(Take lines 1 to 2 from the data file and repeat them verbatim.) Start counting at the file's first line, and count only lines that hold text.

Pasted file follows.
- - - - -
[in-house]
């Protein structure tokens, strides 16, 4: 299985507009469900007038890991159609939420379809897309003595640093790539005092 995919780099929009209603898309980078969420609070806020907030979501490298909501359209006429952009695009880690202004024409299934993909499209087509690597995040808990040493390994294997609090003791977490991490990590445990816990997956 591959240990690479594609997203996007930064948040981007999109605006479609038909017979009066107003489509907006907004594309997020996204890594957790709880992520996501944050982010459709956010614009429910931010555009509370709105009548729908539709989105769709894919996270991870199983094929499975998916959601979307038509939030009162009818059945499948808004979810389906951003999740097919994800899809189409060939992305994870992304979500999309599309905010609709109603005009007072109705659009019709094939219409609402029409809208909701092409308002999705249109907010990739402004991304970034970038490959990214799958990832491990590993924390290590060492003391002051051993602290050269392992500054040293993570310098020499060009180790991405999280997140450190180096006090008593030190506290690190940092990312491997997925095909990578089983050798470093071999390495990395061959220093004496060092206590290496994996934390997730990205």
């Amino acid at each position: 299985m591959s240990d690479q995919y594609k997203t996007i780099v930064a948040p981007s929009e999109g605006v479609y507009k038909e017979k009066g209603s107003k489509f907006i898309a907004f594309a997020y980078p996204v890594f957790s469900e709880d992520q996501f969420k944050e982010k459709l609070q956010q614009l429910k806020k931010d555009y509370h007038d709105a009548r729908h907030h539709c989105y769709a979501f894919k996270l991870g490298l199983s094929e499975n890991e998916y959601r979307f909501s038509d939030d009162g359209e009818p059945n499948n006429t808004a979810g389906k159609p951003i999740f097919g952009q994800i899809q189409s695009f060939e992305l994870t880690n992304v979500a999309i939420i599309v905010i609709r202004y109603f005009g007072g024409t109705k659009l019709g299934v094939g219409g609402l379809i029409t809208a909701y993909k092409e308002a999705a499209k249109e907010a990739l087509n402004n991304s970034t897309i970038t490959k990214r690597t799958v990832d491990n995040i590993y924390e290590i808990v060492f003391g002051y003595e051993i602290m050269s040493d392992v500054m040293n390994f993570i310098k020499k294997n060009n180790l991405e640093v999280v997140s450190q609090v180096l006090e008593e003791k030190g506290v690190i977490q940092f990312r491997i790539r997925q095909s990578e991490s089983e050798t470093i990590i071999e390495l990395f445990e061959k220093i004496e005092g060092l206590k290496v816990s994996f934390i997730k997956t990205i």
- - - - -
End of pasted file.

[in-house]
């Protein structure tokens, strides 16, 4: 299985507009469900007038890991159609939420379809897309003595640093790539005092 995919780099929009209603898309980078969420609070806020907030979501490298909501359209006429952009695009880690202004024409299934993909499209087509690597995040808990040493390994294997609090003791977490991490990590445990816990997956 591959240990690479594609997203996007930064948040981007999109605006479609038909017979009066107003489509907006907004594309997020996204890594957790709880992520996501944050982010459709956010614009429910931010555009509370709105009548729908539709989105769709894919996270991870199983094929499975998916959601979307038509939030009162009818059945499948808004979810389906951003999740097919994800899809189409060939992305994870992304979500999309599309905010609709109603005009007072109705659009019709094939219409609402029409809208909701092409308002999705249109907010990739402004991304970034970038490959990214799958990832491990590993924390290590060492003391002051051993602290050269392992500054040293993570310098020499060009180790991405999280997140450190180096006090008593030190506290690190940092990312491997997925095909990578089983050798470093071999390495990395061959220093004496060092206590290496994996934390997730990205």